Daily Archives: March 5, 2017

Touch the work every day

A week ago I came down with a horrible respiratory infection that left me bedridden for several days and caused me to miss nearly an entire week of TA duty.  It also left me unable to make much progress on my dissertation research.  The problem wasn’t just the fact that I didn’t accomplish as much as I’d planned; the problem was that days passed without me doing anything to move my project along.

By Tom Stefanac (Own work) [GFDL (http://www.gnu.org/copyleft/fdl.html) or CC BY-SA 4.0-3.0-2.5-2.0-1.0 (http://creativecommons.org/licenses/by-sa/4.0-3.0-2.5-2.0-1.0)], via Wikimedia Commons

By Tom Stefanac (Own work) [GFDL (http://www.gnu.org/copyleft/fdl.html) or CC BY-SA 4.0-3.0-2.5-2.0-1.0 (http://creativecommons.org/licenses/by-sa/4.0-3.0-2.5-2.0-1.0)%5D, via Wikimedia Commons

Some of my mom’s friends who are involved in creative writing used to say, “You’ve got to touch it every day.”  I didn’t know how right they were before I started in on my dissertation in earnest.  If you’re working on a substantial project, don’t let a twenty-four-hour period pass without doing something—no matter how small—to keep it moving along.  It’s not so much a time issue as a quality-of-work issue.  I find that if I let a day pass without engaging the project, I end up losing more than just the hours.  I lose my bearings and my momentum, too.  When I get back to it, it’s like walking into a room that’s been sealed off for weeks; the air is stale, the furnishings are unfamiliar, and there’s a fine layer of dust everywhere.  You’ve got to keep everything in motion or a kind of general funk settles in, and you won’t be at your best until it dissipates.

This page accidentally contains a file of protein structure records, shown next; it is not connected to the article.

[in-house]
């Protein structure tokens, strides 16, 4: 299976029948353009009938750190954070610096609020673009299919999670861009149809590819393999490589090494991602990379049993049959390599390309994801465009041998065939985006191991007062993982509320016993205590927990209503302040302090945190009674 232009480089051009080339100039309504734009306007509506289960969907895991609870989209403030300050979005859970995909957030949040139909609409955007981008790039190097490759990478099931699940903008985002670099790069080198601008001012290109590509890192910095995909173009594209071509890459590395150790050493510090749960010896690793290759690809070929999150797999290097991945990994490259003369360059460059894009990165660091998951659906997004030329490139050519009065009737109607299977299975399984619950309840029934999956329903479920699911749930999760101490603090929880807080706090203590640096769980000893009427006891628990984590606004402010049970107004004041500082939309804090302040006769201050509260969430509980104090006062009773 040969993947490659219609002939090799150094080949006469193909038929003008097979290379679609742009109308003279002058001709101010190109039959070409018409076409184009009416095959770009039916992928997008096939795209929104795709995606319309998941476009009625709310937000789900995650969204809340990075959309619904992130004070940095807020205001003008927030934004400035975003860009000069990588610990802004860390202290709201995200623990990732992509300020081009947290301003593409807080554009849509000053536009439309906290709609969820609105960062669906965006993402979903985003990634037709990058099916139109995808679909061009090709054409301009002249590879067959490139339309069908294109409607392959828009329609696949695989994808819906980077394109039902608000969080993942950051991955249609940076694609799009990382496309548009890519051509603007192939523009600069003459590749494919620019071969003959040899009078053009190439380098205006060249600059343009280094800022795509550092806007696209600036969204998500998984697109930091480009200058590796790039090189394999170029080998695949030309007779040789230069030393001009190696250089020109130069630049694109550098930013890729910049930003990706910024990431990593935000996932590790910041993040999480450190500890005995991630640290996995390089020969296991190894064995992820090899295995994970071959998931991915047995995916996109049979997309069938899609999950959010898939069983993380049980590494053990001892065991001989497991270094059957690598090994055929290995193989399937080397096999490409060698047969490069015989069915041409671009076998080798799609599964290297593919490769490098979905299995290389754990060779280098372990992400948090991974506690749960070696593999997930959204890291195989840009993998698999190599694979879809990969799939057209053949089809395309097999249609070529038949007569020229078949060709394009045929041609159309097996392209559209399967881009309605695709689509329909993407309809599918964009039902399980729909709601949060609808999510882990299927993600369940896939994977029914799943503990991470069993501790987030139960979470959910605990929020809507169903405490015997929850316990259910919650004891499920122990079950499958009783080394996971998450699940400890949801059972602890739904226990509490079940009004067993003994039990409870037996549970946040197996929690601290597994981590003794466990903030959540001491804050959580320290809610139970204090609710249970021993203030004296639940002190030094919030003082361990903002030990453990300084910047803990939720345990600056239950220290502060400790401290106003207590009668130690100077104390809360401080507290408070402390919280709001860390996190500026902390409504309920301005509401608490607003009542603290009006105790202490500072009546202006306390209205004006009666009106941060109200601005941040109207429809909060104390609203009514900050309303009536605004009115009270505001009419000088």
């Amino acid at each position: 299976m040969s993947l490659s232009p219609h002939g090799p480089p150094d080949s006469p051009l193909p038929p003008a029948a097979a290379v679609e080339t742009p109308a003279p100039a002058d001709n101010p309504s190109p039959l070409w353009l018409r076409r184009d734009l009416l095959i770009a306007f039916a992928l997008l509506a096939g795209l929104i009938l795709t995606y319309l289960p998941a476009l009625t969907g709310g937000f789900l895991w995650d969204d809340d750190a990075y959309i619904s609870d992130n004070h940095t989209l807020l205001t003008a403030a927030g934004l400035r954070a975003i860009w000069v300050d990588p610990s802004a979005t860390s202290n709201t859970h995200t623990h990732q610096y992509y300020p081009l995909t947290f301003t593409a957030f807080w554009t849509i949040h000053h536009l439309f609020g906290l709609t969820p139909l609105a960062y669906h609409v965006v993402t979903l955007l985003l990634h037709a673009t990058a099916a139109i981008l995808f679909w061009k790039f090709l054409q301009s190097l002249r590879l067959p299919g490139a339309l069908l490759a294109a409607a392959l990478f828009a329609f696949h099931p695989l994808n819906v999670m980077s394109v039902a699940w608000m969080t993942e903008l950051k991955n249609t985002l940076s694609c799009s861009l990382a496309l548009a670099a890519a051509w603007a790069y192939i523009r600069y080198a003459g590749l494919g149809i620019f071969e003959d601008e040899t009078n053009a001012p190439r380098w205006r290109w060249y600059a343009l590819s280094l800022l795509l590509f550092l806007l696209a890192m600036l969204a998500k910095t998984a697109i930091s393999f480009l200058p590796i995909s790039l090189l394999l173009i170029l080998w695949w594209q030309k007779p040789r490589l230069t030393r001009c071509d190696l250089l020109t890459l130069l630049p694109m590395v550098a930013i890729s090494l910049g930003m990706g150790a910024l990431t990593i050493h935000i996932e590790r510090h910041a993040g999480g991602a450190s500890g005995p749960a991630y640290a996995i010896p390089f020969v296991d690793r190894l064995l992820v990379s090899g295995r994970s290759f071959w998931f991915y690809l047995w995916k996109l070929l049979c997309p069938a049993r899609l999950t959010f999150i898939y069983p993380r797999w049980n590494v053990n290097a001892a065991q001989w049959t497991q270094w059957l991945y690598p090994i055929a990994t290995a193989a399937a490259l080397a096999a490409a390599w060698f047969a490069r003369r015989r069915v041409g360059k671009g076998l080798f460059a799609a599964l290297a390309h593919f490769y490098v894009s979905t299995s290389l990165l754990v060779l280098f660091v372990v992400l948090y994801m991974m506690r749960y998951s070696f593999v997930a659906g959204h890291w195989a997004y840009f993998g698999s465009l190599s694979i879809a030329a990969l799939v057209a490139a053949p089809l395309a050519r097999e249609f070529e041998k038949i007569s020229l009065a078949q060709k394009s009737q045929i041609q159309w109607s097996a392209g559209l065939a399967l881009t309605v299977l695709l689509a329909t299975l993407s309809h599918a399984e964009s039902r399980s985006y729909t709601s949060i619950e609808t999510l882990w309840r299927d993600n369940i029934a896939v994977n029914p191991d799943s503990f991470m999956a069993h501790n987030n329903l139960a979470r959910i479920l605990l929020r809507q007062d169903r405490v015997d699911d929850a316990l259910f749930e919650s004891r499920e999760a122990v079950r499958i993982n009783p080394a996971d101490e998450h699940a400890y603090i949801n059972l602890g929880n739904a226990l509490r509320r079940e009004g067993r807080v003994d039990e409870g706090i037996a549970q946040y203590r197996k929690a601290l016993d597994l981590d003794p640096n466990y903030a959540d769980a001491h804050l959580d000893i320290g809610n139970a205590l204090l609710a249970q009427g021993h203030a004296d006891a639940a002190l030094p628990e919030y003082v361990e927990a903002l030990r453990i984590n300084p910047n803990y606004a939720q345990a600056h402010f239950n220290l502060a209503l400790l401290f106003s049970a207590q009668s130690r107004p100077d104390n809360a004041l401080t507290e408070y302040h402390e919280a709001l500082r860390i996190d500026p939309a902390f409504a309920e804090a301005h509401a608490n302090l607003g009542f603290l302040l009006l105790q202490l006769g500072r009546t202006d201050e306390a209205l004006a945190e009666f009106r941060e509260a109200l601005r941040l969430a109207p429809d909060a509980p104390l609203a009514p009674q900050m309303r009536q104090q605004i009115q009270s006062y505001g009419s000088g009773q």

I should add that you don’t necessarily have to be writing every day.  The resolution to do a little something every day doesn’t necessarily mean you should always be churning out prose.  (Most of what I’m doing at this point doesn’t involve putting words together.)  But you should be getting your hands dirty somehow, whether that means locating and poring over sources, reading through notes, juggling bibliographic entries, or knocking out grant proposals.  Even if you’re just putting in twenty or thirty minutes a day, do it.  The point isn’t those twenty or thirty minutes, but making sure you’ve engaged with your project before hitting the hay.

The only exception to this rule comes when you’ve completed a draft, at which point it’s best to let it sit for a while before you start revising.  But if you’re still in the research or rough draft phase, a day off will ultimately do more harm than good.

And on that note, I’ve lost too many days to recovery already.  Time to pop a cough drop and get back at it.

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